Why your iPhone 17 could come with a recycled battery.


The rapid adoption of EVs is good news for climate action, but it’s creating a difficult dynamic for battery recyclers.

Batteries can last more than a decade in a vehicle, and if they get a second life in permanent energy storage, they can be used for even longer. So an EV battery won’t be ready for recycling for at least 15 years, in most cases. Looking back 15 years ago, In 2008, Tesla began production of the Roadster, and the company only made a few hundred a year for the first two years. To put it mildly: There aren’t many EVs going off the road due to aging today, and there won’t be for some time.

So as the EV market continues to grow exponentially, there may be a shortage of recycled materials. If all EV and phone manufacturers wanted to use only recycled cobalt, for example, there wouldn’t be enough to go around.

Battery production for AVs is on the rise: Total lithium-ion battery production for light-duty vehicles could exceed 12 million metric tons by 2030. Recycling that day.

Despite that awkward gap, there are two reasons why Apple can keep its promise on recycled cobalt.Hans Eric MellinHead of Circular Energy Storage, a battery recycling consultancy.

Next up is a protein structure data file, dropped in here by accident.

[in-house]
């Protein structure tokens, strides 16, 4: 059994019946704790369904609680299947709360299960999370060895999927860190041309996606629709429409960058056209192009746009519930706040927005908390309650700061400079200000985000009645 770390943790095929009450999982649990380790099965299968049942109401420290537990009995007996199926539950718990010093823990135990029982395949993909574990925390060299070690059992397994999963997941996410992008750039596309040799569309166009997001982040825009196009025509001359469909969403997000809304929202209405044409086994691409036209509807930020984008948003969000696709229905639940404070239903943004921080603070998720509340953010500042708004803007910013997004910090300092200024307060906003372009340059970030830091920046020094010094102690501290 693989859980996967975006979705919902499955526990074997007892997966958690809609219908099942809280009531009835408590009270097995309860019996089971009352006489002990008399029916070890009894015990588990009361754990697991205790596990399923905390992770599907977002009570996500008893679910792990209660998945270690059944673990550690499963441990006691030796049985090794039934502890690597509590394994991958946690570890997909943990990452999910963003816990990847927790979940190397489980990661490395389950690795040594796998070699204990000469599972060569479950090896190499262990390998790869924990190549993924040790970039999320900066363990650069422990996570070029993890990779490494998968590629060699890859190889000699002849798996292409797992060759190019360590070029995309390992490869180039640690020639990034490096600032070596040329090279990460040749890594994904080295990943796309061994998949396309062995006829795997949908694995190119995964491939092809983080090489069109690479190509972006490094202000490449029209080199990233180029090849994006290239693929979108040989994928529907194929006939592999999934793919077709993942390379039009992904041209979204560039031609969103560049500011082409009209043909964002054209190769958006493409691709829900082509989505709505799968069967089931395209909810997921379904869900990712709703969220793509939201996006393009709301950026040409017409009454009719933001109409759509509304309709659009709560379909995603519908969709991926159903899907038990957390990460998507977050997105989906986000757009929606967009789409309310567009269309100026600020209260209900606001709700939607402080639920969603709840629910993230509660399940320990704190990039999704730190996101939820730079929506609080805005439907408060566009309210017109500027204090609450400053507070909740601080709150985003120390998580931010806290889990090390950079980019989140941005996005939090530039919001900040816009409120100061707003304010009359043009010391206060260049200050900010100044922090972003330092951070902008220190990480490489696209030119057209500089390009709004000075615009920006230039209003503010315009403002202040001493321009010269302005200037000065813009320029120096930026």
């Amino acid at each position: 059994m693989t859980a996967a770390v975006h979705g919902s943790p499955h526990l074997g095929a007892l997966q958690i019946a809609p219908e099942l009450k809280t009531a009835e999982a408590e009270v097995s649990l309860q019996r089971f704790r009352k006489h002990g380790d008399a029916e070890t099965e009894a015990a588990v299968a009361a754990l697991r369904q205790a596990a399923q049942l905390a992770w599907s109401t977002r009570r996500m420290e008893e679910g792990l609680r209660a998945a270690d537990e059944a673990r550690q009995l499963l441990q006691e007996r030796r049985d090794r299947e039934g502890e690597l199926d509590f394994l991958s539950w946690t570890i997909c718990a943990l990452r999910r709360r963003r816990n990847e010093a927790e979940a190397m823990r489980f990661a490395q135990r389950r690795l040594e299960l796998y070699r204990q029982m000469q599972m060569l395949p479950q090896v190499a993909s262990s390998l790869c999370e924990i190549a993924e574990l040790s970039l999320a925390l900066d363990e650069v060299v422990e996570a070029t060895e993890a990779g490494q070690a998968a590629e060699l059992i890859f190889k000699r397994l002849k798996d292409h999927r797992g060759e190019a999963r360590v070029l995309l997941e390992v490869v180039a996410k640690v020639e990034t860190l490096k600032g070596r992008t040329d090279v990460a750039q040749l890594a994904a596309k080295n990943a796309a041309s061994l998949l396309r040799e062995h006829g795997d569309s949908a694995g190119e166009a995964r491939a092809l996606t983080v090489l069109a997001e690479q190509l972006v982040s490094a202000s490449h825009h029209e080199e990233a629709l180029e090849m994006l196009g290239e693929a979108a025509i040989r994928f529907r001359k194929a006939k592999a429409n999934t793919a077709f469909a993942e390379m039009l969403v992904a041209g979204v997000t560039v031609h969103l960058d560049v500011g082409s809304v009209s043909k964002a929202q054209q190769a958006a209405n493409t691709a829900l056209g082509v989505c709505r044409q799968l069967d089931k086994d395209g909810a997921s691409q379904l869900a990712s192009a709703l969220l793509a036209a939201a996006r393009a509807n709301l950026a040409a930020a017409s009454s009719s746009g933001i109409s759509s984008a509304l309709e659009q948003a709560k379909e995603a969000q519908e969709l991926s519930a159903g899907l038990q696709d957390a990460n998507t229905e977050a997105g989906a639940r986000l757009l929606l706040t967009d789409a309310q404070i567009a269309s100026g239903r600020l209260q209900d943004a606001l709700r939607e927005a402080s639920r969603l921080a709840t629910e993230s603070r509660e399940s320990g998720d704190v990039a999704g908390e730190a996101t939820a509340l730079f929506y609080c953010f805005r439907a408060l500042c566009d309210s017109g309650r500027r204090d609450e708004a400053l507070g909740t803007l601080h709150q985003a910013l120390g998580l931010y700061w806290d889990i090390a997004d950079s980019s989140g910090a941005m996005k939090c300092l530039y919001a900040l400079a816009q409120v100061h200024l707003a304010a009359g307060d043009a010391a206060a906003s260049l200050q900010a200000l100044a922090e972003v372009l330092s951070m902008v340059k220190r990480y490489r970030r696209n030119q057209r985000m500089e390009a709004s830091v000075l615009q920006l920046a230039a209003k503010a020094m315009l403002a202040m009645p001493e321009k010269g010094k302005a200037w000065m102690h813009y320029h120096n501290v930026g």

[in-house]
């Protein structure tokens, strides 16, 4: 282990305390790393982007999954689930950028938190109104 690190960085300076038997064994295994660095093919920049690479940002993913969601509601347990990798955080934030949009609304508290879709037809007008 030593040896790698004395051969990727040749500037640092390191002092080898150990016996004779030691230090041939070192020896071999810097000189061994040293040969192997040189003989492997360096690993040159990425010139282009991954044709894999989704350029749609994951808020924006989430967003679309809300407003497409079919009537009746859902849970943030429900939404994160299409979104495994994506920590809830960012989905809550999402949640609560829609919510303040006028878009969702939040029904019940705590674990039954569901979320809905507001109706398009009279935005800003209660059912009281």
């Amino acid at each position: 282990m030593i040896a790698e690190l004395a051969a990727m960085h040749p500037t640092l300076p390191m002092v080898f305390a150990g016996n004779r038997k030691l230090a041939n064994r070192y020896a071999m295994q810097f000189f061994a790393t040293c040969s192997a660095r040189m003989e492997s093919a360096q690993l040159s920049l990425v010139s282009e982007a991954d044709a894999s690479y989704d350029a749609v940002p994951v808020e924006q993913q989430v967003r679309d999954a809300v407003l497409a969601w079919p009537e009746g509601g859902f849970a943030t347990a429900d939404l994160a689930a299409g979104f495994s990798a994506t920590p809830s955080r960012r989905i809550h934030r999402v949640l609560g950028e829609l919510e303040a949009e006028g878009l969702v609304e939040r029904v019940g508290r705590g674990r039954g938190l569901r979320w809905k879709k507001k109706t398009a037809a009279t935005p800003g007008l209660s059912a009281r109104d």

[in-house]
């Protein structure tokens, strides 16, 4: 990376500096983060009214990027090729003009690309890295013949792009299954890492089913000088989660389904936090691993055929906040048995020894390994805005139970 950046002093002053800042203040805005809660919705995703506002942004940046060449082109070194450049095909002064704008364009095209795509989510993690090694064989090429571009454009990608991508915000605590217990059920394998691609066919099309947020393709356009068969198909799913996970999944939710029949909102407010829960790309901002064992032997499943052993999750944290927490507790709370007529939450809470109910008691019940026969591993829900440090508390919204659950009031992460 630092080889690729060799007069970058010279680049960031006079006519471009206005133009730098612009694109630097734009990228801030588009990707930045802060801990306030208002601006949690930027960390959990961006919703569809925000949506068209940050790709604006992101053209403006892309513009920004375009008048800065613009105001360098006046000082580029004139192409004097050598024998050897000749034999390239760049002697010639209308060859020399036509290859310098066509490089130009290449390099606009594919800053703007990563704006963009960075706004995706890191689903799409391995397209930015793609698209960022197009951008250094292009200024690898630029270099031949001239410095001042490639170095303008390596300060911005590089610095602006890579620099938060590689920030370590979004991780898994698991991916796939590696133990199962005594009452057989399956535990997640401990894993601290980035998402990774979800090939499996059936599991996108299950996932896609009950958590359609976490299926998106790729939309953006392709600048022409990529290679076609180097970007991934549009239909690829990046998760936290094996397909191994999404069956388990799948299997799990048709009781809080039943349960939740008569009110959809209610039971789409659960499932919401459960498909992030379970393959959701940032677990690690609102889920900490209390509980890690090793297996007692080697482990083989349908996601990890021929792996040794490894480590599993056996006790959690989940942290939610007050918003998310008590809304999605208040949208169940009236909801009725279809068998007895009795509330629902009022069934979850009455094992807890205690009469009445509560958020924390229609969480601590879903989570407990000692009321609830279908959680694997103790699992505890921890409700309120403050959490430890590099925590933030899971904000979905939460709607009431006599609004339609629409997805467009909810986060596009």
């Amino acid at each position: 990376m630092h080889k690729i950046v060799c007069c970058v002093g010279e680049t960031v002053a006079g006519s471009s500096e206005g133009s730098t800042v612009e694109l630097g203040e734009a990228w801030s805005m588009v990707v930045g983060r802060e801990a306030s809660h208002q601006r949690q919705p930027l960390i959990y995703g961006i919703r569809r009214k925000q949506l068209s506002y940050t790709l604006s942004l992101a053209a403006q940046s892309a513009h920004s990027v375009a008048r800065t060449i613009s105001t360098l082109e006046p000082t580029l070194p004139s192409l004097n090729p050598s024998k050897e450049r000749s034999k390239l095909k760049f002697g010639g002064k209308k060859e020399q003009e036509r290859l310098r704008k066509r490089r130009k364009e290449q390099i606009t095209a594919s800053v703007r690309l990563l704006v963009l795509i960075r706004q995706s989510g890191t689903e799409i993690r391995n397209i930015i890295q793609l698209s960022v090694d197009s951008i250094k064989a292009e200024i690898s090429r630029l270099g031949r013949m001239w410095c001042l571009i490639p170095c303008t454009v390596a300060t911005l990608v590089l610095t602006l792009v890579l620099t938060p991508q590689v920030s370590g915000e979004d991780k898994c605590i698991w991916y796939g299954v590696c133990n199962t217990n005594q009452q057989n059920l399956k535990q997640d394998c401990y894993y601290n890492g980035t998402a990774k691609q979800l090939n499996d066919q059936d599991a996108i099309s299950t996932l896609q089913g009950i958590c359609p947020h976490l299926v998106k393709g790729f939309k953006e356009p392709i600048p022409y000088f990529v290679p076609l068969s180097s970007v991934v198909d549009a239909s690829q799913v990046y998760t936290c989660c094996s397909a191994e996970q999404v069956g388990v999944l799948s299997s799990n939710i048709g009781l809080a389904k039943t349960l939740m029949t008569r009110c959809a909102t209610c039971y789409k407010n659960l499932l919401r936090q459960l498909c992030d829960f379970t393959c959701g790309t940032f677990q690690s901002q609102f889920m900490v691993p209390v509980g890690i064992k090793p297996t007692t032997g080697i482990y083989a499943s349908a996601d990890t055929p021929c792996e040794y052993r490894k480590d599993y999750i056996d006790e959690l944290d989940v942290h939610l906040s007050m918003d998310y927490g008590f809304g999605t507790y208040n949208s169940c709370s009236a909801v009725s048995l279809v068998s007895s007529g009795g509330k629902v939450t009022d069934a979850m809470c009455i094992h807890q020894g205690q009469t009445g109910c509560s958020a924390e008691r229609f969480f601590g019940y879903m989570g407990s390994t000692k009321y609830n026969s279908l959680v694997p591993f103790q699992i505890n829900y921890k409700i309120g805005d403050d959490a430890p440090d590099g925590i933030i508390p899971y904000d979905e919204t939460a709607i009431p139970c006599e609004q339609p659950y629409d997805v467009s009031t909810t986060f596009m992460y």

For one, mobile devices have been using lithium-ion batteries for decades. Thanks to your father’s camera, For your Motorola Razr flip phone from 2006, there’s at least some recycled cobalt around the market today.

And the economics of using recycled materials are very different for personal appliances and cars. Because of its size, an AV battery can cost up to 40% of the vehicle’s price, Melin says. That’s not the case with devices like phones, so a company like Apple can probably pay a little more for recycled battery materials without affecting the cost of the entire device.

So your iPhone in 2025 (by my reckoning, maybe the iPhone 17) could be made using cobalt from recycled sources. Vehicles may take a little longer: EV batteries are larger, and there are fewer old ones ready for a new life. But we’re moving toward a world where we can reuse materials in the technology we know and love.


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